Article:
Working with a professional photographer can take a huge weight off a Realtor’s shoulders. Quality photographs are the hallmark of a good Realtor. How many times have you looked at the photograph on a listing (photographs, if you are lucky) and wondered how a Realtor has made a living offering such sub-par photography to their clients? Let’s face it, photographs taken with an iPhone just don’t cut it.

Andrew McGibbon Photography's Work Methodology

One thing you want to ask any real estate photographer is how they work. What is their process? Do they use lighting? Do they have the right equipment? What makes their images pop? How long have they been doing it?

I’m going to show you how I work. You can compare this to real estate photographers you might be working with or considering working with.  (Though after reading this article I hope you will choose to work with me.)

3 Capstan Real Estate Virtual Tour

When I first started as a Realtor, I remember seeing the phrase “virtual tour.” When I would go to look at these “virtual tours,” what they really turned out to be was a PowerPoint presentation with music. To me, a virtual tour is something that a viewer controls, that allows them to walk through the property at their own pace, putting their focal point wherever they want. With a series of connected 360° panoramas, it gives them complete control over where to look in the room and which direction to walk. Doesn’t that sound more like a virtual tour? Doesn’t that sound more interesting?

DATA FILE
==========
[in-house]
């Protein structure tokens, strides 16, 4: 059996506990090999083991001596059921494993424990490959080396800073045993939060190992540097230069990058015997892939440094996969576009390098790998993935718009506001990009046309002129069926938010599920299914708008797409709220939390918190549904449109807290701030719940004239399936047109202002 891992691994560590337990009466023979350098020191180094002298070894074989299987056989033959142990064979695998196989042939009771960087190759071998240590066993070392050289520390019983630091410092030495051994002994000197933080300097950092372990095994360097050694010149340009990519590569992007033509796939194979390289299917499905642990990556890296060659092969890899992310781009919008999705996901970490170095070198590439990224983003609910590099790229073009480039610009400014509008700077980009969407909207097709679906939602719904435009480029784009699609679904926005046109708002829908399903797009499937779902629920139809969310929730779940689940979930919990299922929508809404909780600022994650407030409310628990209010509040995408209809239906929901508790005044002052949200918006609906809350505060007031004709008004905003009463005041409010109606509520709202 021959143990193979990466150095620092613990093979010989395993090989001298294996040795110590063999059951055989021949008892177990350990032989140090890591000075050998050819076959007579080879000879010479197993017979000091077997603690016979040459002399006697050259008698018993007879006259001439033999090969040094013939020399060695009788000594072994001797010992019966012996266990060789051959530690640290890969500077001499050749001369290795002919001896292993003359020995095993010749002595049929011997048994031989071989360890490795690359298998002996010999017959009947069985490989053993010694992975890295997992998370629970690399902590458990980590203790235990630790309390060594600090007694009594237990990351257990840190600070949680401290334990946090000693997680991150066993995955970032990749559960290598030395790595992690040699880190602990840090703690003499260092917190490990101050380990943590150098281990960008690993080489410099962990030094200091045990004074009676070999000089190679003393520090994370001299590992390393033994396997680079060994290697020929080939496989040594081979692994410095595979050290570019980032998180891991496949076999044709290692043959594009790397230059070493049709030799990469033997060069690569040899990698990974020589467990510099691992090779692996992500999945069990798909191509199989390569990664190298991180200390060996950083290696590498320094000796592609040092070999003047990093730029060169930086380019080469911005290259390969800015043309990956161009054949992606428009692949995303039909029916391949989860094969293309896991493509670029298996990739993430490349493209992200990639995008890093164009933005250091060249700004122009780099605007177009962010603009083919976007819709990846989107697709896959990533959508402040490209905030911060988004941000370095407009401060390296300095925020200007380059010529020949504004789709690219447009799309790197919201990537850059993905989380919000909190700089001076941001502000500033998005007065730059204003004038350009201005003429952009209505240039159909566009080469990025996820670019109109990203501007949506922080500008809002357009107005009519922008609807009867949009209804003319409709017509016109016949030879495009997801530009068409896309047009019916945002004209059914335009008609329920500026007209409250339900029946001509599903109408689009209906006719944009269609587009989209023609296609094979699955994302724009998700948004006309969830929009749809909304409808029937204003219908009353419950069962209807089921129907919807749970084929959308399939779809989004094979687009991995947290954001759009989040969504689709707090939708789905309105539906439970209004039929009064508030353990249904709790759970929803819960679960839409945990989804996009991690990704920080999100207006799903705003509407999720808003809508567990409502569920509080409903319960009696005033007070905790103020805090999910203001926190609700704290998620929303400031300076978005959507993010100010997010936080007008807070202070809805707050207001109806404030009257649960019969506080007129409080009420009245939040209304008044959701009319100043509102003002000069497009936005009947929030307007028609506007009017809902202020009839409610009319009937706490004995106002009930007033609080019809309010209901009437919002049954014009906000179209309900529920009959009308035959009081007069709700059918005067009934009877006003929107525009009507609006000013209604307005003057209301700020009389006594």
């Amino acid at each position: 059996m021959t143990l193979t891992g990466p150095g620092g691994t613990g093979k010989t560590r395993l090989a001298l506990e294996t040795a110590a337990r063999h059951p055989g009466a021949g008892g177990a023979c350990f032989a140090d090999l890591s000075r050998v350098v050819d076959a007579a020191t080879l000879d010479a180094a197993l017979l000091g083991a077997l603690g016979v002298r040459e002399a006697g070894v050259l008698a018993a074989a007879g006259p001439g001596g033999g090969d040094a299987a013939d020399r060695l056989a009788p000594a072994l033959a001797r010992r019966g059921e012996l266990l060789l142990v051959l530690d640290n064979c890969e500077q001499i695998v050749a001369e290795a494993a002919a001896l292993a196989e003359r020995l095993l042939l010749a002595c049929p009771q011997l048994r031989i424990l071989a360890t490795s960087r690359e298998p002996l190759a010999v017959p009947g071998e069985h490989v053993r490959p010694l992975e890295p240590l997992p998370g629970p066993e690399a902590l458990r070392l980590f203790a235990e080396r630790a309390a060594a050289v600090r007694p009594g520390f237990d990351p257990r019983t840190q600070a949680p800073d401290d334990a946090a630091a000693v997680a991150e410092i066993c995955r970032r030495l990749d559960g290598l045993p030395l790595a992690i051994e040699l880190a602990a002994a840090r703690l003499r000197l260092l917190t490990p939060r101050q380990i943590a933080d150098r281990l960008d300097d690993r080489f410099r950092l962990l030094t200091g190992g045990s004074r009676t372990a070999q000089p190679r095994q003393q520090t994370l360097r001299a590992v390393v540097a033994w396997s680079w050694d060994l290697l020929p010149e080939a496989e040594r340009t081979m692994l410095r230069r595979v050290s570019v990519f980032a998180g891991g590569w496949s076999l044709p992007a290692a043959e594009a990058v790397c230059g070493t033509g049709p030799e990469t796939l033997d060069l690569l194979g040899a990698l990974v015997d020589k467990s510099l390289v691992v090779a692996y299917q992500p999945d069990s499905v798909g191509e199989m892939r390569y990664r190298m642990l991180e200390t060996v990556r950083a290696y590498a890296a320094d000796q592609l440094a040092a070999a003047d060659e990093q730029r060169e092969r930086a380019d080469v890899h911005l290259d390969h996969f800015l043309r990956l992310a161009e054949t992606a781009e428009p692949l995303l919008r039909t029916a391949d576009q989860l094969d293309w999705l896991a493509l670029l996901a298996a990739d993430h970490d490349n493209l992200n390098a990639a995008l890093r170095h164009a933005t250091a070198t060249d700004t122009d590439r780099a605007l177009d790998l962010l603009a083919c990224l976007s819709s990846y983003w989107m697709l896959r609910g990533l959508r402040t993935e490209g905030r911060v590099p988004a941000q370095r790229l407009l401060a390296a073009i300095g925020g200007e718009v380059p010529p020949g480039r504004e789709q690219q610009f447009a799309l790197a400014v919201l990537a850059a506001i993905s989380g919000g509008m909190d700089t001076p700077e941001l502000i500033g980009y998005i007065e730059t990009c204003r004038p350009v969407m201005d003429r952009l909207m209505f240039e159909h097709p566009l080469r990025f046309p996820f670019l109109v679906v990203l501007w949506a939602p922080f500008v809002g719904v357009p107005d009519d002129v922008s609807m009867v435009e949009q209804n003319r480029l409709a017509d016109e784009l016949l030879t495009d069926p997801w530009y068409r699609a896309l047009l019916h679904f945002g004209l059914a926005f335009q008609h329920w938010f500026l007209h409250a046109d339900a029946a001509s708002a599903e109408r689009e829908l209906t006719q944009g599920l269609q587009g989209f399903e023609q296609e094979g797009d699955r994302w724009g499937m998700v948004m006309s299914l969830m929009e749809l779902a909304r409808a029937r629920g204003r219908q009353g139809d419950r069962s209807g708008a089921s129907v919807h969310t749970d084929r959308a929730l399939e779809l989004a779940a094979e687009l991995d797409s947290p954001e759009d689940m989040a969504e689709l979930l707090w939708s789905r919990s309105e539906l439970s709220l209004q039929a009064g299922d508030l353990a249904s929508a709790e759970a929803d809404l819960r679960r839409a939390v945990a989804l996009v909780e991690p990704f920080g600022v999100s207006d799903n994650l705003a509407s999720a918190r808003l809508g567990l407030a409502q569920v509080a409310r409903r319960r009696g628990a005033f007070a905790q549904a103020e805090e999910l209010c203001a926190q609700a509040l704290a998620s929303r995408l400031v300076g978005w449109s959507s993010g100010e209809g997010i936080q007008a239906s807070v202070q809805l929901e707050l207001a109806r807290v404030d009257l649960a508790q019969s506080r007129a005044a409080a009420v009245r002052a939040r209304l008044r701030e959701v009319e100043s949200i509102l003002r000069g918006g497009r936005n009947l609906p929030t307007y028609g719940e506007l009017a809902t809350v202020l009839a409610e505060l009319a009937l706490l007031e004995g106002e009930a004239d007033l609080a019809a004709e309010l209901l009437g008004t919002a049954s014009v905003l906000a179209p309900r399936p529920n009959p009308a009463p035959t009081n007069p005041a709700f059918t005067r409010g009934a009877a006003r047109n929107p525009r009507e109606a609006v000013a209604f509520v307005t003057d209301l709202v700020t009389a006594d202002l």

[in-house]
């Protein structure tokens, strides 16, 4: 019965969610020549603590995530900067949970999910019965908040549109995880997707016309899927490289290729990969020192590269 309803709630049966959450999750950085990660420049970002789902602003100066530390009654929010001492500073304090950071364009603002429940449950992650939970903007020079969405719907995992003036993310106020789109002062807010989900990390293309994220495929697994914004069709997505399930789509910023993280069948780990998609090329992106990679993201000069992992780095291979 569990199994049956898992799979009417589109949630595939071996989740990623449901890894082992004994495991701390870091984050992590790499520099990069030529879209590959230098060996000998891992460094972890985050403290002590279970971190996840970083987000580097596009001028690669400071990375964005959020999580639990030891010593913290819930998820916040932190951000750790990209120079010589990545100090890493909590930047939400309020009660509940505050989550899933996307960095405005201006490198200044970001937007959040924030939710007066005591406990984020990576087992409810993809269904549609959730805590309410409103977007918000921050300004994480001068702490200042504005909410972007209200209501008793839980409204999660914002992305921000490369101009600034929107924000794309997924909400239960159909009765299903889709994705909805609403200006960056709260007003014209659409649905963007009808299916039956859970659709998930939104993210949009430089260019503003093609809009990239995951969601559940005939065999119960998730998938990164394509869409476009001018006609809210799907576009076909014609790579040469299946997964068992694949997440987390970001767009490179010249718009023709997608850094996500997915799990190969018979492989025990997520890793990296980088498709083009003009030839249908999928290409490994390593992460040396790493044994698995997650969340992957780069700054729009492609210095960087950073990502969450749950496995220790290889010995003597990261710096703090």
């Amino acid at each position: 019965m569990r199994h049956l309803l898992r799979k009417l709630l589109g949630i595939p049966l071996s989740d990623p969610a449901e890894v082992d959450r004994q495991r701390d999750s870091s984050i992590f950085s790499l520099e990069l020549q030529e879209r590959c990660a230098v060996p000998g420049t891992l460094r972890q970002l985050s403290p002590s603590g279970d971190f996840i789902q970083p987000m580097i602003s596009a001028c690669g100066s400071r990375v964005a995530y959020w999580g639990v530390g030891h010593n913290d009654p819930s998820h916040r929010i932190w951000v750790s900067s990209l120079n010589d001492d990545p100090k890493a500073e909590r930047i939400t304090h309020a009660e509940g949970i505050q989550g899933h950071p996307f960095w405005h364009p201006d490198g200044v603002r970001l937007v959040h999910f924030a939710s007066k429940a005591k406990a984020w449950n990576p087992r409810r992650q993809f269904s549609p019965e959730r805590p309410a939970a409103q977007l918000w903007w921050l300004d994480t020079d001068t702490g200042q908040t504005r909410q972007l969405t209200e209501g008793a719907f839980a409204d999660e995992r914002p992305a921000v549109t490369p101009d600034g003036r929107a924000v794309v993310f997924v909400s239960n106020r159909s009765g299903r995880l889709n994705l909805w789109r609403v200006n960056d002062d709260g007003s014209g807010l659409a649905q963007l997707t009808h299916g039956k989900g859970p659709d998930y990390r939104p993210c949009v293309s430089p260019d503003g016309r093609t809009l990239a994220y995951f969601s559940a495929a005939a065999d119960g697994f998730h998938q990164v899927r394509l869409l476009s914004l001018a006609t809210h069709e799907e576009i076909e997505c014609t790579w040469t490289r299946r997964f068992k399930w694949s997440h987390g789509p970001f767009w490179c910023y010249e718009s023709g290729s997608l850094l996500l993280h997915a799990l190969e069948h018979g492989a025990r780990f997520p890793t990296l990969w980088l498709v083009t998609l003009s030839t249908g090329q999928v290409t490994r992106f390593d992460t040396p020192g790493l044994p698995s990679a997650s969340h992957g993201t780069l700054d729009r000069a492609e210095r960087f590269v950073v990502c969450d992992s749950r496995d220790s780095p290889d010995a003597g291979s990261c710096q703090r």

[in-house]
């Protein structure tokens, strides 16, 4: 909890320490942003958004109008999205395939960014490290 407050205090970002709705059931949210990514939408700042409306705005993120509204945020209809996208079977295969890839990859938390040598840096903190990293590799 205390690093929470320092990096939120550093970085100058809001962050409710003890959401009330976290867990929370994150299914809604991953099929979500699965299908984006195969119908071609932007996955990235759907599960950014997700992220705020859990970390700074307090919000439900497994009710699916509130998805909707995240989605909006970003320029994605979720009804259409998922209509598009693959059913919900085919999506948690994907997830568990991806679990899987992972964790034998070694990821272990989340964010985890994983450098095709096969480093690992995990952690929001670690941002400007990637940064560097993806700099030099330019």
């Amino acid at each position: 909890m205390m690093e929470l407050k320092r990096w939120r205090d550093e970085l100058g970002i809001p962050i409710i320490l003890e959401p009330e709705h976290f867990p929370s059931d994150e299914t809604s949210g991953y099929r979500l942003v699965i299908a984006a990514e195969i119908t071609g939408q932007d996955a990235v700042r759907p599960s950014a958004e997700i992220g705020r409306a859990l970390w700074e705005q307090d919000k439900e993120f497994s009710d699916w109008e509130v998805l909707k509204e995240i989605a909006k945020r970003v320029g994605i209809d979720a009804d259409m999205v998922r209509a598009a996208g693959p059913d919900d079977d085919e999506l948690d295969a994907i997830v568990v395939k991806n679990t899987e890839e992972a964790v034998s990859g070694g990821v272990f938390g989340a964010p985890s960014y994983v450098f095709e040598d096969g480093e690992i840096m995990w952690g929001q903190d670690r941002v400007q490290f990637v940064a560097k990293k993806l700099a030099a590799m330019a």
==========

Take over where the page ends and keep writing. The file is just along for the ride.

Home staging for quick sales

Let’s face it, fastidiously clean and neat homes spend less time on the market.  That’s based on my six years as a Realtor.  When shooting home photography, keep in mind that this is going to be your main marketing tool for the MLS (multiple listing service), flyers and advertising. Some of my recommendations also apply to staging a home in general.

Hiring a Drone Photographer

The FAA released its long-awaited rules regarding the commercial use of drones on August 29, 2016. This is found in Part 107 of the FARs (Federal Aviation Regulations). The use of a drone in any commercial venture must be piloted by an FAA Part 107 certified pilot. This applies to the New York Jets use of drones for capturing plays for further evaluation, news crews capturing breaking news footage, or a Realtor capturing aerial views of that stunning listing. If you are using it in the furtherance of your work, you need to be certified.